The defendants filed a motion to quash the subpoena, which was granted. The affidavit filed in support of the motion did not deny that Kissel and King were the only persons present at the times of the alleged payments. The motion was based on the ground that the facts do not come within subdivision 6 of section 2021 of the Code of Civil Procedure.

The matter is submitted on the petition for the writ, the demurrer of respondent court, and the demurrer and answer of the real parties in interest. No issue of fact is made.

Section 2021 provides: "The testimony of a witness in this State may be taken by deposition in an action at any time after the service of the summons or the appearance of the defendant, and in a special proceeding after a question of fact has arisen therein, in the following cases: 1. When the witness is a party to the action or proceeding ...; ... 6. When the witness is the only one who can establish facts or a fact material to the issue; provided, that the deposition of such witness shall not be used if his presence can be procured at the time of the trial of the cause; ..."

Is Kissel the only witness who can establish facts or a fact material to the issue? Does the fact that King, a party-defendant to the action, will testify contrary to the testimony to be given by Kissel, preclude Kissel from being the only witness who can establish the facts or a fact, as argued by respondents? The question presented was expressly left [112 Cal. App. 2d 30] open in Verdier v. Superior Court, 88 Cal. App. 2d 527, 535 [199 P.2d 325].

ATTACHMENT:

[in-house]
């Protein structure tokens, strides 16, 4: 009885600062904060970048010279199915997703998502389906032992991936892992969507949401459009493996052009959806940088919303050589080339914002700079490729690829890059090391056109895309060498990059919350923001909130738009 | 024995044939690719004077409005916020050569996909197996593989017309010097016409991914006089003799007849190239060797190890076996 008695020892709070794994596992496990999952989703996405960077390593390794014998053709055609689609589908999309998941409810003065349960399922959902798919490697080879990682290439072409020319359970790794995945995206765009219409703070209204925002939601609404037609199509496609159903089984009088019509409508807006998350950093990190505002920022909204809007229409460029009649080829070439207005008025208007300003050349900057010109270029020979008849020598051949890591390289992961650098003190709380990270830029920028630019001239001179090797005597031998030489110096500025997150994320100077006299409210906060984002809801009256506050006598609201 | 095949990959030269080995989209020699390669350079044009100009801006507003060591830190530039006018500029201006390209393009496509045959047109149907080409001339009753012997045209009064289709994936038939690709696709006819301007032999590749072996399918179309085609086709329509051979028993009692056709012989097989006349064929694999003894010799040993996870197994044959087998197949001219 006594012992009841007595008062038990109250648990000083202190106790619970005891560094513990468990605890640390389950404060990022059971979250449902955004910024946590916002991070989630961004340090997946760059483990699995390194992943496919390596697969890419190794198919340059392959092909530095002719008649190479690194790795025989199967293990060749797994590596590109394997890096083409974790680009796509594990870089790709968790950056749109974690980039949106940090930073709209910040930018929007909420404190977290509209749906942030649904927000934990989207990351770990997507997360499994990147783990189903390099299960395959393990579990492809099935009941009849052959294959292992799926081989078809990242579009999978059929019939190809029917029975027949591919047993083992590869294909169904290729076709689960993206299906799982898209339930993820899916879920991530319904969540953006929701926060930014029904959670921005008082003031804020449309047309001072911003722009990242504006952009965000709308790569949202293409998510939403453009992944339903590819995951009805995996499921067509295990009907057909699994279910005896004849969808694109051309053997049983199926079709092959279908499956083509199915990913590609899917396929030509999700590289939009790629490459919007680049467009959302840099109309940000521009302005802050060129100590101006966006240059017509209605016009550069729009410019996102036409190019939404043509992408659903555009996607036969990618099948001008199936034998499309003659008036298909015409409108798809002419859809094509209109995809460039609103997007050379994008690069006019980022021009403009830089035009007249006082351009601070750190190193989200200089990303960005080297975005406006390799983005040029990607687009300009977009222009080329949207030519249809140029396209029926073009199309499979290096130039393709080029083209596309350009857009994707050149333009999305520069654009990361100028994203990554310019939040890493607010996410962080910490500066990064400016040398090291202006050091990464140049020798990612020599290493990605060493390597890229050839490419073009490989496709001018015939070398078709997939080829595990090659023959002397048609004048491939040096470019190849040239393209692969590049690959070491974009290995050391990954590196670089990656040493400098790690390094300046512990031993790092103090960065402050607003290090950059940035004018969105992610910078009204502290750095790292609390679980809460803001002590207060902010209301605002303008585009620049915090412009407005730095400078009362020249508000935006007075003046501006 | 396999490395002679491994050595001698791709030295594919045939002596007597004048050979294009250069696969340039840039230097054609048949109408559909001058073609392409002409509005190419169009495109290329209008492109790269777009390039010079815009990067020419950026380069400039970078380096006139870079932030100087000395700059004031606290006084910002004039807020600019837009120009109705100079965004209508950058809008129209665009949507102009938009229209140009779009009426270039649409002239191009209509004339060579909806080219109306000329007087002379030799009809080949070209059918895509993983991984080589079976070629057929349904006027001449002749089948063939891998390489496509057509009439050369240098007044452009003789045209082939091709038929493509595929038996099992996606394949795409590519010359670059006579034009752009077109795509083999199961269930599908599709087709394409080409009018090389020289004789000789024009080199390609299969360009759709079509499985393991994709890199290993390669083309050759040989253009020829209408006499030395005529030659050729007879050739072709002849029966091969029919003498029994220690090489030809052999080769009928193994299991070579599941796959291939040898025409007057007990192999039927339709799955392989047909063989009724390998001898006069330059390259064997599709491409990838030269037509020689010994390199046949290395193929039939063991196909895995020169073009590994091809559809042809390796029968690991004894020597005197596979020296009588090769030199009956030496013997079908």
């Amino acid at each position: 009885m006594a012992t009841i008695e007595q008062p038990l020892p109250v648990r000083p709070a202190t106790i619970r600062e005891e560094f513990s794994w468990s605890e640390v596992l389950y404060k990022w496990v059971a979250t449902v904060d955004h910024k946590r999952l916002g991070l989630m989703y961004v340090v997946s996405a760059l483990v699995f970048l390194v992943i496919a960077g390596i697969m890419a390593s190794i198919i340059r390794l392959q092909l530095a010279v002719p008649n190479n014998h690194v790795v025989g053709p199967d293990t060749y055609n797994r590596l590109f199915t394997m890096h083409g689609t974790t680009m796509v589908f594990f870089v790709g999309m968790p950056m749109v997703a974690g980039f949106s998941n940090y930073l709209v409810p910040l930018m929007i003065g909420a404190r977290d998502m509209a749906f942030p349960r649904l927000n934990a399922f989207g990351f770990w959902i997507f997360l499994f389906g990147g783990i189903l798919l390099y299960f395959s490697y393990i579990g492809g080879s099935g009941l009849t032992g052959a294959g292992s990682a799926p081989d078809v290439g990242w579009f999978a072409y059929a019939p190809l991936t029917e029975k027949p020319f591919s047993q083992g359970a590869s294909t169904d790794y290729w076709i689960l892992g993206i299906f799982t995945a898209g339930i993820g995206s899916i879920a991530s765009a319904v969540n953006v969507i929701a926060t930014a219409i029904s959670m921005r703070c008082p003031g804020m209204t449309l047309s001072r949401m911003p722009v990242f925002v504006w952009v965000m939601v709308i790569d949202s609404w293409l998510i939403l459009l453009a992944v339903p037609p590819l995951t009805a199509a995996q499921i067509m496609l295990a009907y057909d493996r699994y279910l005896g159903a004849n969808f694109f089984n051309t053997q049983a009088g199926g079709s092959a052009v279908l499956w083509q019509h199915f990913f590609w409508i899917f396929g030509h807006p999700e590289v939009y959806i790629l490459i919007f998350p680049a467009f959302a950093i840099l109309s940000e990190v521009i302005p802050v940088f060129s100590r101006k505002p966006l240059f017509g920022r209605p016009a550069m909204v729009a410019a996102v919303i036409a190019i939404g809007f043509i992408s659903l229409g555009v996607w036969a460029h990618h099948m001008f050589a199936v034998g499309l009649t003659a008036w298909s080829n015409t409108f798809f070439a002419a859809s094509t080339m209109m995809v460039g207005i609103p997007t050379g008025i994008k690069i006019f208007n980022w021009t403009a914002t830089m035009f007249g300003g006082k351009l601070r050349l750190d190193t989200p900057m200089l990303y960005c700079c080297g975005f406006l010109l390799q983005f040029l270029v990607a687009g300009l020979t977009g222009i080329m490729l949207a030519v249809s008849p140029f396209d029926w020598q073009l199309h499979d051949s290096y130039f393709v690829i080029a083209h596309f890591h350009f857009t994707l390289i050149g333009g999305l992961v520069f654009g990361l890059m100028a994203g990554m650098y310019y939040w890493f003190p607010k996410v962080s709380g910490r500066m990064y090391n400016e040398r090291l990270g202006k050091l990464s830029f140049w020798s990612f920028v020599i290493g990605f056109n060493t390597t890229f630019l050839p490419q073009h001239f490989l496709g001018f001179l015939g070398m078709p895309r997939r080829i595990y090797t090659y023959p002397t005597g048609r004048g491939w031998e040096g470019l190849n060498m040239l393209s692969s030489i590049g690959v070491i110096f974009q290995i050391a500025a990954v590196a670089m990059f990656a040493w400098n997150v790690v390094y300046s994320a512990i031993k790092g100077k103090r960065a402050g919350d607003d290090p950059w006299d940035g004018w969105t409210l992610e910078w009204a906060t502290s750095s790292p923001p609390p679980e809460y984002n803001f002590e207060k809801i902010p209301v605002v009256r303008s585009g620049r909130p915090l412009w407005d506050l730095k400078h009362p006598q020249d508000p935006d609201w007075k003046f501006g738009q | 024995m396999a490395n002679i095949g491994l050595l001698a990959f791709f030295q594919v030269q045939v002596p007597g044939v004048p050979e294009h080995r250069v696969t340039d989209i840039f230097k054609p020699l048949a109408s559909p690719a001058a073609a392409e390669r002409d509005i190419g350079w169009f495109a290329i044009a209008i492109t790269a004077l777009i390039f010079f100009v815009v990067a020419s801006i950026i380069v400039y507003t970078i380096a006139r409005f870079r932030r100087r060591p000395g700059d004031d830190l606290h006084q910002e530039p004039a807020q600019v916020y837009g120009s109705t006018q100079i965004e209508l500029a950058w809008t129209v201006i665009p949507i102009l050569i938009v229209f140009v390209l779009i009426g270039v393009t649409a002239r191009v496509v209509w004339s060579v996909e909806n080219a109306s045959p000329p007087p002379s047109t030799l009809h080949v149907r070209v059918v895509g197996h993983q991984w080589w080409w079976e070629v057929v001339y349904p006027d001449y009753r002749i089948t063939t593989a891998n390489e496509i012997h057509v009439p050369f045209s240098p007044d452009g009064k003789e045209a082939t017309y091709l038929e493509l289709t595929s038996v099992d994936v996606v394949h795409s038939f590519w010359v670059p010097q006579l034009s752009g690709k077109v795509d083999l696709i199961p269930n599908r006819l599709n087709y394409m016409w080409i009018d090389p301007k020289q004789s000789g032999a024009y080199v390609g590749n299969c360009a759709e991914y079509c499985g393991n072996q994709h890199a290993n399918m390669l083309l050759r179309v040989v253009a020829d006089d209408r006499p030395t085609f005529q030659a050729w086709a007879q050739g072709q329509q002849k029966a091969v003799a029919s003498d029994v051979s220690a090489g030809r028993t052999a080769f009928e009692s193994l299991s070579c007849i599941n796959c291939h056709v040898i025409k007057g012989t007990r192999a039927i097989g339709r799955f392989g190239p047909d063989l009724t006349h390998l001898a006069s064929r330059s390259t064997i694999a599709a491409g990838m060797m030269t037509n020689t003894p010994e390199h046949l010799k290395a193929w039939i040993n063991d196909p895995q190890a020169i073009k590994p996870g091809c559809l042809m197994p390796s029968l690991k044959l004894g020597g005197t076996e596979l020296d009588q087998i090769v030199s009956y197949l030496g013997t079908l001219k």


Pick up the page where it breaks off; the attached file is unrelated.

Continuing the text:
[1] Section 2021 is "to be liberally construed, with a view to effect its objects and to promote justice." (Code Civ. Proc., § 4.) "The statute authorizing the taking of depositions to be used in pending trials should be liberally construed to the end that a litigant in a pending action may be afforded a reasonable opportunity to procure available testimony in support of his cause. (Pollak v. Superior Court, 197 Cal. 389 [240 P. 1006].) That opportunity, under some circumstances, might prevent a miscarriage of justice." (Moran v. Superior Court, 38 Cal. App. 2d 328, 334 [100 P.2d 1096].) "The taking of a deposition is one of the most efficient and necessary proceedings known to the law in aid of the court and in furtherance of the ends for which the court was created." (Burns v. Superior Court, 140 Cal. 1, 10 [73 P. 597].) The provisions of the code with respect to the taking of depositions "were designed to simplify procedure--to promote the ends of justice by enabling litigants to protect their substantial rights by simpler, speedier, and more efficacious means. Among the most important rights of a litigant is that of securing the evidence by which the justice of his claim or defense may be established, and when there is but a single witness upon a material point, ... the necessity of taking [his deposition] is apparent." (San Francisco Gas & Electric Co. v. Superior Court, 155 Cal. 30, 35-36 [99 P. 359, 17 Ann.Cas. 933]; Golden State Co. v. Superior Court, 25 Cal. App. 2d 176, 178 [76 P.2d 728].) [2] Ordinarily a litigant is entitled to take a deposition in the cases provided for, as a matter of right. (Carnation Co. v. Superior Court, 96 Cal. App. 2d 138, 140 [214 P.2d 552]; Patrick Farms, Inc. v. Superior Court, 13 Cal. App. 2d 424-425 [56 P.2d 1283].)